Agenda item


The COVID-19 pandemic is unprecedented in its impact on the health and economic situation locally, nationally and internationally so effective recovery will require working differently. Changes to how we work includes how we provide population health intelligence to prioritise partnership actions. This paper sets out a plan for the delivering the early population health intelligence response to support recovery which will inform the refresh of the Surrey Joint Health and Wellbeing Strategy and other strategies. The ways in which these proposals relate to previously agreed plans for the refresh of the Joint Strategic Needs Assessment are described.





Dr Julie George - Consultant in Public Health (SCC)

Satyam Bhagwanani - Head of Analytics and Insight (SCC)


Key points raised in the discussion:


  1. The Consultant in Public Health introduced the report noting that proposals for refreshing the Joint Strategic Needs Assessment (JSNA) and the Social Progress Index were received last by the Board in March. Due to Covid-19, the approach would need to change to deliver the early population health intelligence response to support recovery in order to inform the refresh of the Surrey Health and Wellbeing Strategy and the Board’s priorities for the next six months.
  2. The Head of Analytics and Insight outlined the work of the Community Impact Assessment which was split into the following areas:

·         Overarching Thematic Assessment - different types of impacts on communities, including physical health impacts to those who had contracted Covid-19 or died from it and wider indirect impacts such as mental health, housing and transport issues.

·         Vulnerability and Impact Assessment - the geographical analysis of impact to understand areas in Surrey most impacted directly as well as indirect effects such as a rise in unemployment and domestic violence.

·         Place-Based and Population Based Strength and Needs Assessments - engagement with people, focus groups, linking back to communities and target groups in the Health and Wellbeing Strategy. Fifteen priority groups had been shortlisted and were provided to the Recovery Coordinating Group (RCG) and feedback from Board was welcomed. The qualitative approach was being finalised to identify the right people and partners with expertise to liaise with.

Dave Hill left the meeting at 2.55 pm

  1. The Consultant in Public Health commented that work was already progressing in some of the fifteen priority groups identified, many of which overlap with the priority areas or target populations in the current Health and Wellbeing Strategy.
  2. She summarised the findings from the ‘Covid-19: Review of disparities in risk and outcomes’ report recently published by Public Health England, through graphs which were separated by ethnic groups for males and females on the inequality in mortality over the past five years and over the ongoing Covid-19 pandemic. There was a large difference in mortality due to Covid-19 in non-White ethnic groups such as Asian, Black Mixed and Other for both men and women - more pronounced in men.
  3. A Board member welcomed the Board’s focus on health inequality. He noted that he and the Consultant in Public Health represented the Surrey Heartlands Integrated Care System (ICS) at the NHSE/I Southeast BAME Population Mortality Improvement Board. He reported on examples of good practice elsewhere in the Southeast. These included Slough, where over half of its population belonged to BAME groups, where a population health management approach was being taken and West Sussex who were working through their primary care networks.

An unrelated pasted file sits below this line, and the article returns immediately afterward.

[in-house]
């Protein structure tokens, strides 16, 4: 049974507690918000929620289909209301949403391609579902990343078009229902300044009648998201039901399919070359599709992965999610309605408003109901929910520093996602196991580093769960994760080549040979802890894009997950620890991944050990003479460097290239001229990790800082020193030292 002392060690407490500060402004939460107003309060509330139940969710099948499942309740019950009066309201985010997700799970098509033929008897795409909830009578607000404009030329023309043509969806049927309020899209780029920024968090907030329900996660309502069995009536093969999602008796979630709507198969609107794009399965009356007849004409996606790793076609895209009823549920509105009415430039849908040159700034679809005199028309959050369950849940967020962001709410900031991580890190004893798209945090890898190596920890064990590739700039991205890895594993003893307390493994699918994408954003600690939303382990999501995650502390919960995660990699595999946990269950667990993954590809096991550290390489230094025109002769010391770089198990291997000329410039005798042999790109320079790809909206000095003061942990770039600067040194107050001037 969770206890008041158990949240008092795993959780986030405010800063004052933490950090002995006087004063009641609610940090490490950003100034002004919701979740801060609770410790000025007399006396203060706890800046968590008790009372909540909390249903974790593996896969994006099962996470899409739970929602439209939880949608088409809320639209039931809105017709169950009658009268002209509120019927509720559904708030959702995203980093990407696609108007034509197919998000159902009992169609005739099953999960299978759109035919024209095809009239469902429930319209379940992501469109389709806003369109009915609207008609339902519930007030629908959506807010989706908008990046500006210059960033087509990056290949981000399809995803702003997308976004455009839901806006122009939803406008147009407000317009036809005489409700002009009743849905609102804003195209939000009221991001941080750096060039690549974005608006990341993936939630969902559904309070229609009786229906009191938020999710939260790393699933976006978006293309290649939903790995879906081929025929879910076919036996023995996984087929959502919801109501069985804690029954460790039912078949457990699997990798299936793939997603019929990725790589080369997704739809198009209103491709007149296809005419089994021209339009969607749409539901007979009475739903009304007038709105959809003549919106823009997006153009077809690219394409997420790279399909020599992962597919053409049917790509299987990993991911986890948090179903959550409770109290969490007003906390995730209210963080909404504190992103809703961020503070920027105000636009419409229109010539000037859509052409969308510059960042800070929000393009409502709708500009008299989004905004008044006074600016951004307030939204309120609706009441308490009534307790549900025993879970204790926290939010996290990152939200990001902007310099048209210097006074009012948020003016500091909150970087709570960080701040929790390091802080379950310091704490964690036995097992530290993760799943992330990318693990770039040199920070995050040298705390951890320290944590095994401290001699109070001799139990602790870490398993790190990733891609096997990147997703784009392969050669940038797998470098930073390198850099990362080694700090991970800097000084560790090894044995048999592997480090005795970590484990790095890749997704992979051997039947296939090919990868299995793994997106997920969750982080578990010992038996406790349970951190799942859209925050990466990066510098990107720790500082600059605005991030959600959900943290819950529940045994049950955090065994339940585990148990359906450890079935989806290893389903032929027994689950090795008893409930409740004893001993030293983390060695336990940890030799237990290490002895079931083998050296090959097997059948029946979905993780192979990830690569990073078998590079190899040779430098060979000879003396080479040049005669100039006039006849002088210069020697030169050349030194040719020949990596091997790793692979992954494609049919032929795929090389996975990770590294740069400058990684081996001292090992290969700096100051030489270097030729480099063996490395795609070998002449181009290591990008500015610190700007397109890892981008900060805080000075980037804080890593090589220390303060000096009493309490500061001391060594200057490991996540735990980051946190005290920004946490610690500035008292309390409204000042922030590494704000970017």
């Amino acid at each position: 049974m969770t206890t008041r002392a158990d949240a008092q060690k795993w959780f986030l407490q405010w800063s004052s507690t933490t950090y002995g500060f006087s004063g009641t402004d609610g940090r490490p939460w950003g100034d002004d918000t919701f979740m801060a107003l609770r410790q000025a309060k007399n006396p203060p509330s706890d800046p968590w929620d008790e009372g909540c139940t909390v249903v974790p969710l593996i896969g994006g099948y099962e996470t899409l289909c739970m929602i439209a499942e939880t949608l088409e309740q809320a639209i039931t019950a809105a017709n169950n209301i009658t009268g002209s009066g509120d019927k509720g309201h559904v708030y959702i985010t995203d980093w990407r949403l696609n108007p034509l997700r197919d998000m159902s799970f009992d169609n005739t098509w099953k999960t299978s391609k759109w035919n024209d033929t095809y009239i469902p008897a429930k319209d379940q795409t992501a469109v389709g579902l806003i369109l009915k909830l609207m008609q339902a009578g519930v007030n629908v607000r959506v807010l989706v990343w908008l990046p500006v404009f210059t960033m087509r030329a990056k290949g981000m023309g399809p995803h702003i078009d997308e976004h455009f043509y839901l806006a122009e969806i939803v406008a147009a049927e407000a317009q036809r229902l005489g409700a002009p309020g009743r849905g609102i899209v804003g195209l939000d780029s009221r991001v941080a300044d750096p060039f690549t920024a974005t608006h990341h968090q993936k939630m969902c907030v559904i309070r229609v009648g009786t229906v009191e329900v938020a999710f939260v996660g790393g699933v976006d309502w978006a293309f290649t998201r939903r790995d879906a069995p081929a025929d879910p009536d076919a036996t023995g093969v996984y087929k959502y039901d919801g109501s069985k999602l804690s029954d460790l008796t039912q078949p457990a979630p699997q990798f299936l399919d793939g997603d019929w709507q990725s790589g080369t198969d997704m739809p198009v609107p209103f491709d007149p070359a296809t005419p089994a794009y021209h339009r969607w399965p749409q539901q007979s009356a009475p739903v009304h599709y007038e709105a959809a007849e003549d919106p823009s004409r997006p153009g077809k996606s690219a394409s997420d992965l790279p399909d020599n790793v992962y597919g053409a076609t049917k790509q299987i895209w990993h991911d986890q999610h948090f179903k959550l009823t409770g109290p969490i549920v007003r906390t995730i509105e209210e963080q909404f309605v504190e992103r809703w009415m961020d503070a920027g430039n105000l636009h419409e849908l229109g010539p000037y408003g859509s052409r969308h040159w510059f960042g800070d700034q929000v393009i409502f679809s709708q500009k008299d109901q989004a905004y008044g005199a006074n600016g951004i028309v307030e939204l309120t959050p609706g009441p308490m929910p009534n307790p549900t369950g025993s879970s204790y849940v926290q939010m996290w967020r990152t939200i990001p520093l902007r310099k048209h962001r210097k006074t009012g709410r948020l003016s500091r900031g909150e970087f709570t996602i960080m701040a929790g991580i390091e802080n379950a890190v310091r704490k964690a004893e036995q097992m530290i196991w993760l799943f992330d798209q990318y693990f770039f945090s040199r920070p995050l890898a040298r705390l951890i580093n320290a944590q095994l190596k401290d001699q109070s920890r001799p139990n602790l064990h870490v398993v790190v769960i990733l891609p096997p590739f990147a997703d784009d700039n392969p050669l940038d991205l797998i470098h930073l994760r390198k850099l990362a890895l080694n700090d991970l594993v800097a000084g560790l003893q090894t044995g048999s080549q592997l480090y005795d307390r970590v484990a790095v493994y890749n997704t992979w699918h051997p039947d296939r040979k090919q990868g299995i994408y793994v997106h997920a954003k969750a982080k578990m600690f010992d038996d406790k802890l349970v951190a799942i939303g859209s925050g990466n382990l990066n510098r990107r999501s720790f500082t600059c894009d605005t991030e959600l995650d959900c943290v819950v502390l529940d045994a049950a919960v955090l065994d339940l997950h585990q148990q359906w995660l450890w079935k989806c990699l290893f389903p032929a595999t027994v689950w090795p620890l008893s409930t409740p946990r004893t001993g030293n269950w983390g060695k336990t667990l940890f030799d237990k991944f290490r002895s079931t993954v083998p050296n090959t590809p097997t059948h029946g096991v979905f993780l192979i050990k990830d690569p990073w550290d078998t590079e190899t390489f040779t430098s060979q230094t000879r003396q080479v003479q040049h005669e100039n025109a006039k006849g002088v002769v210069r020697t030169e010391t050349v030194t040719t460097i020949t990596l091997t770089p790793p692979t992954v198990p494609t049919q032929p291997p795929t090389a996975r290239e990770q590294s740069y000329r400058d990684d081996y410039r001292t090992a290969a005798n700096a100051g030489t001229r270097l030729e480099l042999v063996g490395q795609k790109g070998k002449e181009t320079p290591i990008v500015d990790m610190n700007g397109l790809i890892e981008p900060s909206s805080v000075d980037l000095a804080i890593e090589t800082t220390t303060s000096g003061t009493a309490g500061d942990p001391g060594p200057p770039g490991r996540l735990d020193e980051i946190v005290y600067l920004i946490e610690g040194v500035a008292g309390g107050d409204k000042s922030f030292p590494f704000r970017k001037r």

4. A Board member highlighted that the grouping of children with Special Educational Needs and Disabilities (SEND) was too wide a priority group. There was evidence that young people with autism found it difficult to deal with Covid-19, which should be a focus given the high cases in Surrey. In response, a Board member noted the national work on autism and the gap exposed by Covid-19. Surrey were involved in that work through the Surrey and Borders Partnership NHS Foundation Trust Chief Medical Officer Dr Justin Wilson.
  5. The Consultant in Public Health recognised that the identified population groups needed refinement and would evolve as the community impact work is refined. Additional groups also identified were those with substance misuse issues and elderly residents whether in care homes or receiving domiciliary care. She suggested that members provide feedback on the fifteen populations groups identifying any gaps or more refined group definitions.
  6. A Board member explained that a third of her workforce were BAME and queried whether there were active discussions by public sector employers to address Covid-19 inequalities. In response, a Board member noted that Surrey Heartlands ICS had a well-developed action plan to address risks for the BAME workforce issue, including implementing a risk assessment with large providers across Surrey Heartlands but also General Practices, care homes and wider primary care sectors. Weekly coordination calls had been set up with representation from across different organisations to address BAME inequalities. Work was ongoing to establish a BAME Alliance, to oversee the workforce and the population health work and would have wide representation across public sectors. 



  1. Agreed the approach to population health intelligence to support recovery.
  2. Confirmed that the Board agrees that it is a suitable approach to providing Joint Strategic Needs Assessment for the next six months.


Actions/further information to be provided:

Board members are encouraged to provide feedback on the fifteen population groups, identifying any gaps or group definitions requiring refinement.


Supporting documents: